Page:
If the wound became infected or the symptoms worsened, the doctor risked being banished from the city. This work for the “men for the rough” to leave to the stone cutters was probably used to pull the head out of the loop.
Then again the oath formulates a behavior that should be a matter of course for a doctor even today: “I will enter all the houses that I enter for the benefit of the sick, free of any deliberate wrong, of any other pernicious act and of sexual acts female and male persons, both free and slaves. "
The requirement not to sexually abuse patients is still fundamental for medical practice today - for doctors dealing with the physically defenseless, as well as for therapists who find it easy to sexually exploit psychologically addicts.
At the end is the sentence that is also legally binding for doctors in Germany, namely the medical confidentiality: "Whatever I see or hear during treatment or regardless of the treatment in people's lives, I will, as far as it never follows may be spread outside, but remain silent, convinced that such things are unspeakable. "
However, in Hippocrates' time this duty of confidentiality is not detached from the obligation towards the teacher and his children. It is less about the privacy of the patient and more about the doctor's secret knowledge, which he only passes on to his students so that it remains reserved for the selected group.
The oath closes with the words: “If I now fulfill this oath and do not violate it, it may come to me that I enjoy my life and my art, respectful of all people forever, but if I transgress it and become envious , may the opposite occur. "
The Geneva Vow
Today, the oath of Hippocrates is no longer decisive for doctors in Germany, but the Geneva Declaration. It was adopted at the World Medical Association in 1948 and is considered a direct consequence of the Third Reich.
The Nazis' doctors had broken all human rights millions of times: They had brought people with disabilities to murder, they had "exterminated" people in Eastern Europe to exterminate them, and they carried out inhumane experiments on prisoners in concentration camps.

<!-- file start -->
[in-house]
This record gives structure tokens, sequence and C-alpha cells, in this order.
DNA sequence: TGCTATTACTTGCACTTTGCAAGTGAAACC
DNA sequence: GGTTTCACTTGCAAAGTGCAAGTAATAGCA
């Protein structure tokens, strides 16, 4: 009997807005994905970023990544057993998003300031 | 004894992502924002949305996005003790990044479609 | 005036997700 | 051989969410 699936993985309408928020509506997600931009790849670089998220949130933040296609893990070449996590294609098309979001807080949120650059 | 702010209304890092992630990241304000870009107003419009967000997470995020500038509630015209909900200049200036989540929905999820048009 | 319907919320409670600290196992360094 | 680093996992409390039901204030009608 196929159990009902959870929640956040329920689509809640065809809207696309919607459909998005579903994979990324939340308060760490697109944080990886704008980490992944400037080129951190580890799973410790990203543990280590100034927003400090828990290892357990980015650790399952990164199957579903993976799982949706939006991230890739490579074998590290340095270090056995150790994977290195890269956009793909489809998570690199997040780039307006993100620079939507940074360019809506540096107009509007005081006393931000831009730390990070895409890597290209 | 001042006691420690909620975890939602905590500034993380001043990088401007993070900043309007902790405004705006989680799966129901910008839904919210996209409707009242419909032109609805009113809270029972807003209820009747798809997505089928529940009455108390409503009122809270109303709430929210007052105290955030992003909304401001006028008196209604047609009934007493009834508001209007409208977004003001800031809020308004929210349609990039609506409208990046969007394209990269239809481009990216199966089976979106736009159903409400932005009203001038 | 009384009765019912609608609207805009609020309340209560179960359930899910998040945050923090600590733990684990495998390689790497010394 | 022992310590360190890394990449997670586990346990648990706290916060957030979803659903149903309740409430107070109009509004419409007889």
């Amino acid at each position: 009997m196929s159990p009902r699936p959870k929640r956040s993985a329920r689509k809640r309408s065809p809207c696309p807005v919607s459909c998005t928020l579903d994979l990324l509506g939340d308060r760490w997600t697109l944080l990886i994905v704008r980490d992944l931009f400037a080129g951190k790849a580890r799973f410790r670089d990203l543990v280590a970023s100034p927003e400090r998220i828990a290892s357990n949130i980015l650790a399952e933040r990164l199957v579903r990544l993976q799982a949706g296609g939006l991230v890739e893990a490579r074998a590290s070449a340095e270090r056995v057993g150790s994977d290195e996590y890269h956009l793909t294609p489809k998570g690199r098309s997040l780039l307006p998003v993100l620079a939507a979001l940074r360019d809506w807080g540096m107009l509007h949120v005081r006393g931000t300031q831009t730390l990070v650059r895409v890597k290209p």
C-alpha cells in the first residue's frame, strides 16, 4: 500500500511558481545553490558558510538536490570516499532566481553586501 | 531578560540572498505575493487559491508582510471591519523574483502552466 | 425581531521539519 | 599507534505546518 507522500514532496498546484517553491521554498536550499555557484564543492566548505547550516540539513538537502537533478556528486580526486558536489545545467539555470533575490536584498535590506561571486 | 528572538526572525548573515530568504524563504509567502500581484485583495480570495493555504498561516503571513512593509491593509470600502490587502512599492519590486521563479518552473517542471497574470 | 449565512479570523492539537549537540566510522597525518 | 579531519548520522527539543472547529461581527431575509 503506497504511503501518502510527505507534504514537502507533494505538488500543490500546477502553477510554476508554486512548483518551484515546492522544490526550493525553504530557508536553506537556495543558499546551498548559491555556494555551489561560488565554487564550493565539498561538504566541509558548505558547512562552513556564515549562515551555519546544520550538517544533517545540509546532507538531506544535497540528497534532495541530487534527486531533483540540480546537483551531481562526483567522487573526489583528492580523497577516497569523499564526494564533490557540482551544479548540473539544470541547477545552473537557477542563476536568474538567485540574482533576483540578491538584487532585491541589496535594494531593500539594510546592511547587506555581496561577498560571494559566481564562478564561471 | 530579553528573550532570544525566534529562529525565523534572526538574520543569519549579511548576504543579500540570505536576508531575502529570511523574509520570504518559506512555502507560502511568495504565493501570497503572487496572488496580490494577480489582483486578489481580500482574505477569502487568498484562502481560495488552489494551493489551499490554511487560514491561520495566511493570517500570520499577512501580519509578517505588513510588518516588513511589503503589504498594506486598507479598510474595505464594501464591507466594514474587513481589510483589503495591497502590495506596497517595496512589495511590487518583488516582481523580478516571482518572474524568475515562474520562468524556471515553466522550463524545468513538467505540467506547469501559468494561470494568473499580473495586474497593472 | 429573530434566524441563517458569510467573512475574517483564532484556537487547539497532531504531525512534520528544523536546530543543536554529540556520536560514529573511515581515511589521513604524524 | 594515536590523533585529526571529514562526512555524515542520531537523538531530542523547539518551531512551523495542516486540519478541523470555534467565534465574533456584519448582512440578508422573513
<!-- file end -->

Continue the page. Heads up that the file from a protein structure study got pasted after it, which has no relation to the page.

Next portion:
Much like the UN convention to prevent genocide was a consequence of the Nazis' genocide millions of times over, the Geneva Declaration was the cornerstone of medical ethics after doctors destroyed all ethics.
Wording of the declaration
1) I solemnly undertake to dedicate my life to the service of humanity.
2) I want to show my teachers the respect and gratitude to which they are entitled.
3) I want to practice my profession with conscientiousness and dignity.
4) The health of my patient should be my primary consideration.
5) I want to respect the secrets entrusted to me, even after his death.
6) I want to uphold the honor and the noble tradition of the medical profession with all means in my power.
7) My colleagues should be my brothers.
8) I don't want religion, nationality, race, party politics, or social considerations to interfere with my duties and my health.
9) I want to maintain human life with awe from conception.
10) I do not want to use my medical ability against the laws of humanity even under threat.
The Geneva vow quotes the Hippocratic oath in several respects, namely confidentiality, patient welfare and the inviolability of human life.
However, the “awe” from the point of conception is so vague that it does not in principle prohibit abortion and, above all, allows contraception.
The obligation to humanity, even under threat, and the absolute priority of the relationship between doctor and patient over religion, origin or party can be understood as a direct border to fascist medicine. They mean that the doctor must remain true to his humanity even under the worst political conditions. (Dr. Utz Anhalt)